The defenders of government surveillance have used the media’s fascination with personalities to turn attention onto leaker Edward Snowden and away from what he disclosed. What Snowden’s leak should prompt is a re-examination of the National Security Agency (NSA) and other national security agencies and the Foreign Intelligence Surveillance Court (FISA) that is supposed to authorize their activies.
Assessing a decade of surveillance television
If the details of the NSA scandal have seemed eerily familiar, perhaps it’s because TV drama has been playing out similar scenarios for years. The past decade has seen a flood of national-security related TV shows that refract our anxieties du jour and offer different spins on the hazards of big data and the assorted ways we justify privacy invasion in the name of national security. In recent years technology has morphed from a snazzy instrument in the game of taking out enemies, as it was in most Cold-War-era spy shows, into a threat in and of itself. Elsewhere, PRISM-esque technology serves as a deus ex machina, a quick and justified way to solve crimes and thwart terrorism. If you want to fuel your paranoia about the national security apparatus, here’s what to watch—and how they stack up against the real thing.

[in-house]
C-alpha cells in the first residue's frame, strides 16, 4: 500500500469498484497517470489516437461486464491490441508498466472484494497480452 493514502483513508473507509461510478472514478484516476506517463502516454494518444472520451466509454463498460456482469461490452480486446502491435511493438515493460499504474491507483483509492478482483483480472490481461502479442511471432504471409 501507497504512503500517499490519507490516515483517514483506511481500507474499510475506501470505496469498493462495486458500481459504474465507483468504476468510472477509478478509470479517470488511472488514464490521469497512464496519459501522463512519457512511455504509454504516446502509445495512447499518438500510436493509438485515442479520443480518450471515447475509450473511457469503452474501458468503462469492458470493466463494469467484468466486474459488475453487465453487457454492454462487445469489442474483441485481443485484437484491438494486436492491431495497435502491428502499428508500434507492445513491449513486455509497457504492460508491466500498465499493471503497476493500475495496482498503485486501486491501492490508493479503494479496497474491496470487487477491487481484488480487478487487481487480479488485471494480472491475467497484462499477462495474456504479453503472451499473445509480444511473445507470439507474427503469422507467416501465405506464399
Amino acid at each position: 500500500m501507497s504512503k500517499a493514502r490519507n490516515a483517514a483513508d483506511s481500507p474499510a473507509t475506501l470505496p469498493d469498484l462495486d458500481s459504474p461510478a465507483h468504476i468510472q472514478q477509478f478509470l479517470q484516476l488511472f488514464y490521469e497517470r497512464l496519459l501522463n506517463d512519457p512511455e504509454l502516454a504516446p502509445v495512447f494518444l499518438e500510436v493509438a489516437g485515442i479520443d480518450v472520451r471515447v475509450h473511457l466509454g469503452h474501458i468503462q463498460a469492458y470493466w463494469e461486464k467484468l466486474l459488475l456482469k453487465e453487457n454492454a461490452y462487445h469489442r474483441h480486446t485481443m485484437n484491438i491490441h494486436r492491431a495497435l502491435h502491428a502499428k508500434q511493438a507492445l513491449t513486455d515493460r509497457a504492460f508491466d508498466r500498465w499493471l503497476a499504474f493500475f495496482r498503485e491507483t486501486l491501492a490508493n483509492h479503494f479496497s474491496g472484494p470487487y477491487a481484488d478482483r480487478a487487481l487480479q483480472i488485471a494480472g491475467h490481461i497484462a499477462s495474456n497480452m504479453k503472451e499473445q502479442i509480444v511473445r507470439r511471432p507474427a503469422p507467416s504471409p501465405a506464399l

What the NSA owes Pink Floyd
Someone at the National Security Agency is apparently a Pink Floyd fan.
How Congress whiffed on drones
How Congress whiffed on drones.
The Obama administration's drone strike memo is unconstitutional
The flimsy legal reasoning of the Obama administration's drone memo is unconstitutional.